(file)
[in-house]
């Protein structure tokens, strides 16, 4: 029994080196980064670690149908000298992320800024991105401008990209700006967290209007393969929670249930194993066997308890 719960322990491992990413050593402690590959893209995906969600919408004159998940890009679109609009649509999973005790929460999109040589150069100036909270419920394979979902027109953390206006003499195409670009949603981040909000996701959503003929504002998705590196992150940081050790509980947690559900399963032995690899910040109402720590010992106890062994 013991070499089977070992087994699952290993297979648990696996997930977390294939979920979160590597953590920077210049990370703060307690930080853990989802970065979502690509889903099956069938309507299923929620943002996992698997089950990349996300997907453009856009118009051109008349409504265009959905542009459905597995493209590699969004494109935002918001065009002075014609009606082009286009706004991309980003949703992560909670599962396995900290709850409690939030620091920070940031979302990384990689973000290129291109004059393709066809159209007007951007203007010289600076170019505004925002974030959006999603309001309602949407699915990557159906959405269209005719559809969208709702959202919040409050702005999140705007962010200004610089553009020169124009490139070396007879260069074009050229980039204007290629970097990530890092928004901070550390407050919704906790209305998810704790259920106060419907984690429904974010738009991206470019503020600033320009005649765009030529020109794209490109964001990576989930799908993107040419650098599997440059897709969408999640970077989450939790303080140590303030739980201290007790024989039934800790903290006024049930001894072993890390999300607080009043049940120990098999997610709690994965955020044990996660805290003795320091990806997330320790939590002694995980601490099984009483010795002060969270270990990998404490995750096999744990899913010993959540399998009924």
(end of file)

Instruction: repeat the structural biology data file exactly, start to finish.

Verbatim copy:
[in-house]
């Protein structure tokens, strides 16, 4: 029994080196980064670690149908000298992320800024991105401008990209700006967290209007393969929670249930194993066997308890 719960322990491992990413050593402690590959893209995906969600919408004159998940890009679109609009649509999973005790929460999109040589150069100036909270419920394979979902027109953390206006003499195409670009949603981040909000996701959503003929504002998705590196992150940081050790509980947690559900399963032995690899910040109402720590010992106890062994 013991070499089977070992087994699952290993297979648990696996997930977390294939979920979160590597953590920077210049990370703060307690930080853990989802970065979502690509889903099956069938309507299923929620943002996992698997089950990349996300997907453009856009118009051109008349409504265009959905542009459905597995493209590699969004494109935002918001065009002075014609009606082009286009706004991309980003949703992560909670599962396995900290709850409690939030620091920070940031979302990384990689973000290129291109004059393709066809159209007007951007203007010289600076170019505004925002974030959006999603309001309602949407699915990557159906959405269209005719559809969208709702959202919040409050702005999140705007962010200004610089553009020169124009490139070396007879260069074009050229980039204007290629970097990530890092928004901070550390407050919704906790209305998810704790259920106060419907984690429904974010738009991206470019503020600033320009005649765009030529020109794209490109964001990576989930799908993107040419650098599997440059897709969408999640970077989450939790303080140590303030739980201290007790024989039934800790903290006024049930001894072993890390999300607080009043049940120990098999997610709690994965955020044990996660805290003795320091990806997330320790939590002694995980601490099984009483010795002060969270270990990998404490995750096999744990899913010993959540399998009924």